May 06, 2017
Imagine driving on a narrow road between two mountains. Suddenly, rocks begin tumbling down around you from both sides. That is, I believe, the feeling many providers and healthcare companies get when a final decision from a federal or civil court gets published on the Office of Inspector General (OIG) website, knowing that more than 75% of compliance issues in healthcare are related to coding and billing practices.
A couple of years ago, after looking at our organization’s coding and billing process, we decided to put a process in place that we called a “pre-billing audit,” wherein we would audit coding and billing and document improvement opportunities. At the beginning, we encountered a lot of resistance from physicians who were claiming that they perceived a cash flow impact. They were right.
We learned that we did not have the needed human resources and processes to file the claims in a timely manner. It was painful. Our backlog could be as long as twelve weeks at a time, but we persevered. Top management was involved (the Board of Directors was engaged and guiding the process) -- we did not want to take any chances. Since then, our accuracy has increased to industry standard benchmarks and continuously improves.
Engagement of top management was our most important weapon. It helped us to identify our bottleneck: lack of human resources; training; and a system to monitor, evaluate and measure our coding and billing process. We also discovered that having an internal compliance coder team is very helpful, as is an IT database or software.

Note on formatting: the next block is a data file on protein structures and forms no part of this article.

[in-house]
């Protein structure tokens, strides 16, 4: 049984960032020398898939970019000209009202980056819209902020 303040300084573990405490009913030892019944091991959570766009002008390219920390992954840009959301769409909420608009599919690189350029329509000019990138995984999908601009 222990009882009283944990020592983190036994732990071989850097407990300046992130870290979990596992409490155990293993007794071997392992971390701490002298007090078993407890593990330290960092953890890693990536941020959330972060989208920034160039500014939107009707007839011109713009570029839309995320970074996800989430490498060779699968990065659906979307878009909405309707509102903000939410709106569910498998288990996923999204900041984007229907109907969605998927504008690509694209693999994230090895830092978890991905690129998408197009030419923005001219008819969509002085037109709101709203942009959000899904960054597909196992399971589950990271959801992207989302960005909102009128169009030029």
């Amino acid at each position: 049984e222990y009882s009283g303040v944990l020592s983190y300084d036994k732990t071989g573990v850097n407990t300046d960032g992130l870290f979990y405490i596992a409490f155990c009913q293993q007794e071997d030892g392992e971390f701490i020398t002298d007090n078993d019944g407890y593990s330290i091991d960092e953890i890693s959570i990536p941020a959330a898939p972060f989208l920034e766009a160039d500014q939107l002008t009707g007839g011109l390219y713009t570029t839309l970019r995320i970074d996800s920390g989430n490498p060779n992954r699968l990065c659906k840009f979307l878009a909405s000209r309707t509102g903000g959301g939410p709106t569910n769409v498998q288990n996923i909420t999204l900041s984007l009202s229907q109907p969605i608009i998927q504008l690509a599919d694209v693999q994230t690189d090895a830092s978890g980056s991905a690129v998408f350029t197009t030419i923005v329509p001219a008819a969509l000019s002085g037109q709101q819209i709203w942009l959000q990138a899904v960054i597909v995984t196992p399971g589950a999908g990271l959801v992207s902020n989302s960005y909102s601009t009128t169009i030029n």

Our definition of the pre-billing process is the act of auditing the progress notes before a claim is produced. Think of it as “getting it right the first time.” You don’t want to have to re-code and re-bill the progress note--if you identify additional information after the bill goes out, it often raises a red flag from an auditing perspective.
For example, if a coder sees information that is missing in the record, then he or she should flag the case as containing a deficiency and delay final billing until an answer is obtained from the provider. The same goes for a scenario in which the coder feels that there is enough information in the record for a higher level of service. Ultimately, having a second layer of coding auditors from a Quality Assurance perspective is ideal.
Overcoding or undercoding are bad practices in the coding and billing world. Of course, you don’t want to hold these cases forever, since that impacts the revenue cycle. That’s another reason for the Medical Company to create a series of policies and procedures that:
Facilitating the education of evaluation and management and ICD coding guidelines for coders and providers is the key to success in this process. Continuous internal and external audits to corroborate coding accuracy should be part of the compliance program. This system includes large investments in IT and Human resources, but I believe it is always worth it… It is, without doubt, a safety net.
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